There are a million ways to implement a PHP based content cache so why would we need another one. The only plausible reason I can think of is that most of the PHP caching implementations seem to overcomplicate the matter. In this article, we'll focus, not specifically on PHP caching but, on caching as a general system design principle and how it may be implemented. The code is written in PHP but the concepts can be applied to any server side script no matter what the language. A cache is a very simple thing. In essence, you do something, you save the result and then next time you're requested to do the same thing, you just fetch the result rather than working it out again. It's analogous to remembering that 4 x 4 = 16 rather than working it out every time.
Before we get started, this article is about server side caching, i.e. it's not the caching that your browser implements (and so we won't be messing around with the PHP header function too much), it's the caching that you, as a PHP developer, implement without having to rely on individual web users browser settings.
Why might we want to cache our content? It's quicker right? Well, not necessarily. If you load a 10 line HTML document with no embedded PHP, Cold Fusion, ASP &c. code in it, the time taken to create a file handle, write the contents of the file to the server, check whether a cache file exists, read the contents of the file and then output the file contents will largely outweigh just outputting the file contents. So, the question begs, what's the point of caching content?
At Celtic Productions, we always attempt to separate business logic, data and presentation as much as is possible given time and budget constraints. This is in line with good software engineering practices, i.e. that changes in 1 of those layers doesn't necessarily mean changes in the others. As a result of this we often implement custom CMS' (content management systems) where we restrict the input of, for example, HTML entities and instead opt for design independent logical markups or objects. This renders the system completely flexible if the presentation layer needs to be changed. The data doesn't need to be rehashed as it is, to all intents and purposes, independent of what it will eventually become. This system design principle enables the same content to be delivered over different channels (i.e. phone, internet, text-only media) once each server of the content understands the logical markups.
Note: To some extent, this is the theory behind HTML itself, i.e. the <em> tag is meant to be used to logically markup something which requires emphasis. All the above CMS' do is take that same concept to the next level.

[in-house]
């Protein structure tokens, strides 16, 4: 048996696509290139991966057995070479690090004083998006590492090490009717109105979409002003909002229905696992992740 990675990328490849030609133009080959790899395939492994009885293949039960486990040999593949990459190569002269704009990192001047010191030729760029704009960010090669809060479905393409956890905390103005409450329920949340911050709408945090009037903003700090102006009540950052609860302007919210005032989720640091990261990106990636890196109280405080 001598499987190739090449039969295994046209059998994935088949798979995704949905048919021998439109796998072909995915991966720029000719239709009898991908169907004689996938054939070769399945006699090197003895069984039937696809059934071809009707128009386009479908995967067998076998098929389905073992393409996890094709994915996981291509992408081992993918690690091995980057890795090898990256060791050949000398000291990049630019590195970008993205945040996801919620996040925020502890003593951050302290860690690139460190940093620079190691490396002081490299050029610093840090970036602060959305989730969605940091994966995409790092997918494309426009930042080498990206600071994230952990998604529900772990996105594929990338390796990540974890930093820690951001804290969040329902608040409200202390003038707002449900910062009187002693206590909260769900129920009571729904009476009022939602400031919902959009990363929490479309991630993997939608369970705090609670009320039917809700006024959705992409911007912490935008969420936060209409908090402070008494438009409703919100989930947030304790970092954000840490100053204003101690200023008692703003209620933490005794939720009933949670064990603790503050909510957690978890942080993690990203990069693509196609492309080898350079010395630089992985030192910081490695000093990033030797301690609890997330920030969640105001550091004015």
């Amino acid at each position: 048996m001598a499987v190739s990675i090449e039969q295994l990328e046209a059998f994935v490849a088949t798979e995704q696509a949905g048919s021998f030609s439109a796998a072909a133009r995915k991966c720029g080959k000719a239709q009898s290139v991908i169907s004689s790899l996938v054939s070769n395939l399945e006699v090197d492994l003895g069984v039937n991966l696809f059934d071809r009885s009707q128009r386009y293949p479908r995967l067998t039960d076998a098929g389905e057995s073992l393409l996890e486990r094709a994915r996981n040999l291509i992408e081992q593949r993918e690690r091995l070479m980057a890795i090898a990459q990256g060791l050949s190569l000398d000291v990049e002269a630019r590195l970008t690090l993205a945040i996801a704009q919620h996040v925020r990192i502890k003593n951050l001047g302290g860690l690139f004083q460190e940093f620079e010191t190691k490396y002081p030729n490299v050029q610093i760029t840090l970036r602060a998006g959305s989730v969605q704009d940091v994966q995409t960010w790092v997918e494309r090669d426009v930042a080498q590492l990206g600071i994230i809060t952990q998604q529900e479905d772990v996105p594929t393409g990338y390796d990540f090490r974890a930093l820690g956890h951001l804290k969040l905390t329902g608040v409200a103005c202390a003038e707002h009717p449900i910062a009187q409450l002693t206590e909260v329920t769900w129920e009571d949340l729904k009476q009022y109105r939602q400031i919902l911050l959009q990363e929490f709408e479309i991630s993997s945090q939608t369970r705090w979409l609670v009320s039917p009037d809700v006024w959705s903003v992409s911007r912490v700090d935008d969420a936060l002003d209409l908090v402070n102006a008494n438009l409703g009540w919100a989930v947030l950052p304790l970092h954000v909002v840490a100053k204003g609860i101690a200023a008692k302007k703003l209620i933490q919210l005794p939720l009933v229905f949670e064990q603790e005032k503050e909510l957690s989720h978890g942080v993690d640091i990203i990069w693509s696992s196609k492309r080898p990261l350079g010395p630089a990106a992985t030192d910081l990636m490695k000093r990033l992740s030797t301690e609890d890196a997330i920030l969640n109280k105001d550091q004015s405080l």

Eh, relevance? Well, something has to ultimately interpret the logical markups. With HTML, the browser is capable of this but if you have complicated logical entities and objects in a content management system (for example, you might have a CMS object called 'EmployeeOfTheMonth' which renders young Jimbo in the content with all of his monthly sales conversions) you will invariably need a 'content parser'.
Imagine the scenario then where in order to collate all of Jimbo's sales data for the month, you need to query 20 or so related database tables, each of which contain 10's of 1000's of records. Then, continuing down that line of thinking, imagine you have not just an 'EmployeeOfTheMonth' object in your CMS, you also have a 'ManagerOfTheMonth', 'MostRequestedItem', 'UpAndComingEmployee' &c. each of which require a similar number of queries to the database in order to piece them together. All of a sudden, your pages are taking a fairly unacceptable length of time to load!
That's where the content cache comes in. It most certainly is quicker in this instance, and in any instance where there is a large amount of processing taking place, to read a 'finished version' of the page off the file system than prepare the page 'fresh' each time it is requested. So, how do we go about doing this?
The reason I find most caching systems out there so complicated and never really suitable for my needs is because they often require you to write all of your content into a variable, i.e.
$content = ... and code that I work on almost always consists of a mixture of the following:
$content = <<<CONTENT statements
And so storing everything into a variable before printing it out would take me decades to re-write. The solution is to simply take a step back and say to yourself, well, it all reaches the browser at some point so let me just capture what the browser gets sent and fortunately PHP allows us a very simple way to do that in the form of an output buffer.